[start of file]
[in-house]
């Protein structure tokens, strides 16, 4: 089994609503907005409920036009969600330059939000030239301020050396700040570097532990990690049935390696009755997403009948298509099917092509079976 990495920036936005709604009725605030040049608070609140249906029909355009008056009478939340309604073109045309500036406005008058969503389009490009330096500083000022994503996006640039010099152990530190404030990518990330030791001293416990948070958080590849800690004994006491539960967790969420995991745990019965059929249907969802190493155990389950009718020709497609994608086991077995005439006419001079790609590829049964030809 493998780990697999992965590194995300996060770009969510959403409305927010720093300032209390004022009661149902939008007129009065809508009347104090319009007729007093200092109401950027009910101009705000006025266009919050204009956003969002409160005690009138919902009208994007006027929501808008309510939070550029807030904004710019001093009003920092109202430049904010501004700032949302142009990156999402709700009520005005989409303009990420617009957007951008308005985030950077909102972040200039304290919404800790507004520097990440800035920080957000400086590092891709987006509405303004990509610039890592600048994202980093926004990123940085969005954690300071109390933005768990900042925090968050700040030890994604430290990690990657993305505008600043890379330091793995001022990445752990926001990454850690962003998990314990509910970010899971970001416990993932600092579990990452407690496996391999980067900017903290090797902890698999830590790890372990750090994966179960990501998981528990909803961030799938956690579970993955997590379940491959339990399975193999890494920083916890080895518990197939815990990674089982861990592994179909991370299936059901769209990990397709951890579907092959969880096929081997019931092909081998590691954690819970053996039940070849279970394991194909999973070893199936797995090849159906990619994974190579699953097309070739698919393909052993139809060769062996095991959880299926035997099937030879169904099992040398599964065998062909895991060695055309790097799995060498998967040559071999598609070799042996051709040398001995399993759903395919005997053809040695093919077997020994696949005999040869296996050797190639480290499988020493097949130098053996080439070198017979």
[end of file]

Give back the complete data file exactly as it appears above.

[in-house]
């Protein structure tokens, strides 16, 4: 089994609503907005409920036009969600330059939000030239301020050396700040570097532990990690049935390696009755997403009948298509099917092509079976 990495920036936005709604009725605030040049608070609140249906029909355009008056009478939340309604073109045309500036406005008058969503389009490009330096500083000022994503996006640039010099152990530190404030990518990330030791001293416990948070958080590849800690004994006491539960967790969420995991745990019965059929249907969802190493155990389950009718020709497609994608086991077995005439006419001079790609590829049964030809 493998780990697999992965590194995300996060770009969510959403409305927010720093300032209390004022009661149902939008007129009065809508009347104090319009007729007093200092109401950027009910101009705000006025266009919050204009956003969002409160005690009138919902009208994007006027929501808008309510939070550029807030904004710019001093009003920092109202430049904010501004700032949302142009990156999402709700009520005005989409303009990420617009957007951008308005985030950077909102972040200039304290919404800790507004520097990440800035920080957000400086590092891709987006509405303004990509610039890592600048994202980093926004990123940085969005954690300071109390933005768990900042925090968050700040030890994604430290990690990657993305505008600043890379330091793995001022990445752990926001990454850690962003998990314990509910970010899971970001416990993932600092579990990452407690496996391999980067900017903290090797902890698999830590790890372990750090994966179960990501998981528990909803961030799938956690579970993955997590379940491959339990399975193999890494920083916890080895518990197939815990990674089982861990592994179909991370299936059901769209990990397709951890579907092959969880096929081997019931092909081998590691954690819970053996039940070849279970394991194909999973070893199936797995090849159906990619994974190579699953097309070739698919393909052993139809060769062996095991959880299926035997099937030879169904099992040398599964065998062909895991060695055309790097799995060498998967040559071999598609070799042996051709040398001995399993759903395919005997053809040695093919077997020994696949005999040869296996050797190639480290499988020493097949130098053996080439070198017979």